Tuesday, August 18, 2009

Health Care Intent

A Gallup survey taken August 6-9, 2009 indicates that 25% of respondents believe "poor healthcare/hospitals; high cost of health care" is the biggest issue facing the country, significantly higher than the 16% who said the same in its survey only four weeks earlier, on July 10-12, 2009.

That's the good news. The bad news comes by way of statements by top Democrats on Sunday's interview programs about the public option. Health and Human Sevices Secretary Kathleen Sebelius on CNN's State of the Union remarked "I think what's important is choice and competition, and I'm convinced that at the end of the day the plan will have both of those -- but that is not the essential element." Presidential Press Secretary Robert Gibbs explained "the president believes the option of a government plan is the best way to provide competition. The bottom line again is do individuals looking for health insurance in the private market have choice and competition? If we have that the president will be satisfied.

On Monday, Gibbs tried to (cliche alert) dial back on his remarks and quiet the storm he helped to create by letting the cat out of the bag, claiming

I got to tell you, this is one of the more curious things I've ever seen in my life.... I was on a Sunday show; I said the same thing about a public option that I've said for I don't know how many weeks....[Sebelius] reiterated what the president said the day before, and you'd think there was some new policy.

A sheltered life that Mr. Gibbs has lived, that reaction to his explanation of the president's thinking is "one of the more curious things I've ever seen in my life." He really has to get out a little more. After all, the Big Guy himself, President Obama, had stated at a town hall meeting on Saturday in Grand Junction, California

All I'm saying is, though, that the public option, whether we have it or we don't have it, is not the entirety of health care reform. This is just one sliver of it, one aspect of it.

Not a surprise, really. The suspicion all along was that President Obama (unlike, say, Senator and candidate Obama) wants something to call "health care reform." The Politico's Roger Simon, generally an admirer of Obama, notes today that the President really does prefer a health care option and is hopeful he ultimately will insist on it. However, he asks whether presidential candidate Hillary Clinton, criticizing the eventual nominee, "could"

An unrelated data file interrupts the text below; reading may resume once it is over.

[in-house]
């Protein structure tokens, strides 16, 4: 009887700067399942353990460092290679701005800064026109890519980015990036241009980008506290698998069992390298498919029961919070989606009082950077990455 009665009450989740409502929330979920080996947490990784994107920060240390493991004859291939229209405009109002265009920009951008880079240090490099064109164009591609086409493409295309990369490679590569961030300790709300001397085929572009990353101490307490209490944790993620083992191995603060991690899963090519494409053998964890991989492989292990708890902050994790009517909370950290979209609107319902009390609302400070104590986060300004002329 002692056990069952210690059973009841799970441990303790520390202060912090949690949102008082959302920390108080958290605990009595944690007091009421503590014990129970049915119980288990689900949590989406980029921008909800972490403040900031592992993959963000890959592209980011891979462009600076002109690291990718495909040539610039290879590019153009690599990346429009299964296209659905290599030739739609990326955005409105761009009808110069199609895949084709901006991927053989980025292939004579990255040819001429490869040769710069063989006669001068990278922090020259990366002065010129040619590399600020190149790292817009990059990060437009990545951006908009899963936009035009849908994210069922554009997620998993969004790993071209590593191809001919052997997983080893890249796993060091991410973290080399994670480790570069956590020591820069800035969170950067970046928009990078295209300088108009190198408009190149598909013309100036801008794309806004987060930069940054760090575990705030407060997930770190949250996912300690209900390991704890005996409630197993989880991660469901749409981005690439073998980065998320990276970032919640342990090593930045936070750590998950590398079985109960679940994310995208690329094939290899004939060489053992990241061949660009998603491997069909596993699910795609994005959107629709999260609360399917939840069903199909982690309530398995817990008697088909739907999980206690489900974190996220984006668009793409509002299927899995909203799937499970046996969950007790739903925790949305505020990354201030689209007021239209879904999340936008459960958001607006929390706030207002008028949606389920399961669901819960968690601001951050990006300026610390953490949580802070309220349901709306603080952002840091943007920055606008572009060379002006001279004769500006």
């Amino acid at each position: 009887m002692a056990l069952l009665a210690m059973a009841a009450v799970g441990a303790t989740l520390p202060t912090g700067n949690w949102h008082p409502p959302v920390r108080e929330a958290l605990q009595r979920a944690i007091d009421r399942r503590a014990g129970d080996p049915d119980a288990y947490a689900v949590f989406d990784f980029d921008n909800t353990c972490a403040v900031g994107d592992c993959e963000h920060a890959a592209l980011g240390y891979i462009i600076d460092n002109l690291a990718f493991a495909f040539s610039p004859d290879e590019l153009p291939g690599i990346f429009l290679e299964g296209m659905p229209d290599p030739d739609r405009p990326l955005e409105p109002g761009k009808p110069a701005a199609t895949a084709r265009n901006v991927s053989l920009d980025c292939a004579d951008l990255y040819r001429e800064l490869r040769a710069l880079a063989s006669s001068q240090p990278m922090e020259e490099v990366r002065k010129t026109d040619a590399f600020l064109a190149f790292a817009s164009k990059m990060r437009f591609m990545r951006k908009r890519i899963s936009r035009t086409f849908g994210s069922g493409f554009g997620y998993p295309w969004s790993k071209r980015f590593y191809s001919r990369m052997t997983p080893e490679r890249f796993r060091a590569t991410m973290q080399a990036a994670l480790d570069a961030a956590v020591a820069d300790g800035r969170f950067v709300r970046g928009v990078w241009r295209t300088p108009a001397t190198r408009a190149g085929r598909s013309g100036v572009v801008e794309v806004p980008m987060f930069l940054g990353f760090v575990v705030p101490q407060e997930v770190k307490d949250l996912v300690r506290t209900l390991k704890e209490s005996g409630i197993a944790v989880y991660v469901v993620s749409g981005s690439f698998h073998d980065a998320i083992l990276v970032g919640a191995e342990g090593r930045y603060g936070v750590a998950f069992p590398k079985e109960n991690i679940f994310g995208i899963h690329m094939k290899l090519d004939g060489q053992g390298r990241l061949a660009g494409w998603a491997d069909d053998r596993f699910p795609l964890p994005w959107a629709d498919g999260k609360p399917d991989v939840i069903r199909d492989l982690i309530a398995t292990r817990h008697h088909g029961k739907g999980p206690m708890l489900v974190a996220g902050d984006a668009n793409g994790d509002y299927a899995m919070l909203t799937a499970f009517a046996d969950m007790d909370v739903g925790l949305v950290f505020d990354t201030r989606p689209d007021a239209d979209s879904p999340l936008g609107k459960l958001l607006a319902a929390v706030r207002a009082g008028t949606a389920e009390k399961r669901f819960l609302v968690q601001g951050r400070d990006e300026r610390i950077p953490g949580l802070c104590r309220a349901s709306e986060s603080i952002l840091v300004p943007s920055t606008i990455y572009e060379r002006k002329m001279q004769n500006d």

have been right when she said that he was the candidate of lofty promises —“the skies will open, the light will come down, celestial choirs will be singing and everyone will know we should do the right thing and the world will be perfect” — and not the candidate of real leadership?

In her former life as a presidential candidate, Clinton warned voters that Obama would let them down. She warned them that when the going got tough, he would fold up.

She said it was not just a matter of Obama lacking experience — that was the least of it — but that he lacked the strength, the toughness, the will to get the job done.


Simon concludes "Sometimes it is not enough to have just your heart and your head in the right place. You have to have your guts there, too." And with a substantial majority of the President's party in the U.S. House of Representatives, 60 of his party in the United States Senate, and a progressive blogosphere aggressively promoting meaningful change, an issue considered most important by fully one-quarter of the American people in the midst of a severe economic turndown is the perfect place to demonstrate backbone.

1 comment:

Dan said...

I am enjoying this whole health care debate play out. I'm very interested to see whether Obama will follow his strong liberal beliefs or whether his desire to look and be bipartisan will rule the day.

It's interesting how things are shifting as Americans are apparently surprised by Obama's quick moves to enact his sweeping agenda. I suppose it's because the majority of Americans are moderate and believed him to be moderate. Isn't it ironic that during the campaign people generally ignored Obama's liberal record and past statements in favor of his bipartisan and moderate campaign rhetoric, while people generally ignored McCain's bipartisan and moderate record and instead judged him based on his poor campaign of strong conservative rhetoric? It's the same mistake voters have made before.

While I despise the untruths that some Republicans like Palin are spouting out about death panels and the like, I'm glad the momentum has been slowed and some actual questions will be discussed. The biggest is how can the final plan, as Obama and the Dems claim, supposedly extend coverage, lower costs, improve healthcare quality, and cause no harm to the private sector. What a magical plan!

It seems obvious that a government option will undercut the private companies because the government doesn't have the same financial incentives and restraints as businesses. It seems obvious that employing "best practices" to cut costs really means rationing or limiting options. It seems obvious that this plan will add significantly to the deficit at a time when it already has grown too rapidly and needs to be scaled down.

But I suppose I'm just an obstructionist who hates reform, doesn't care about the suffering of those who don't have insurance, and I just love high costs.

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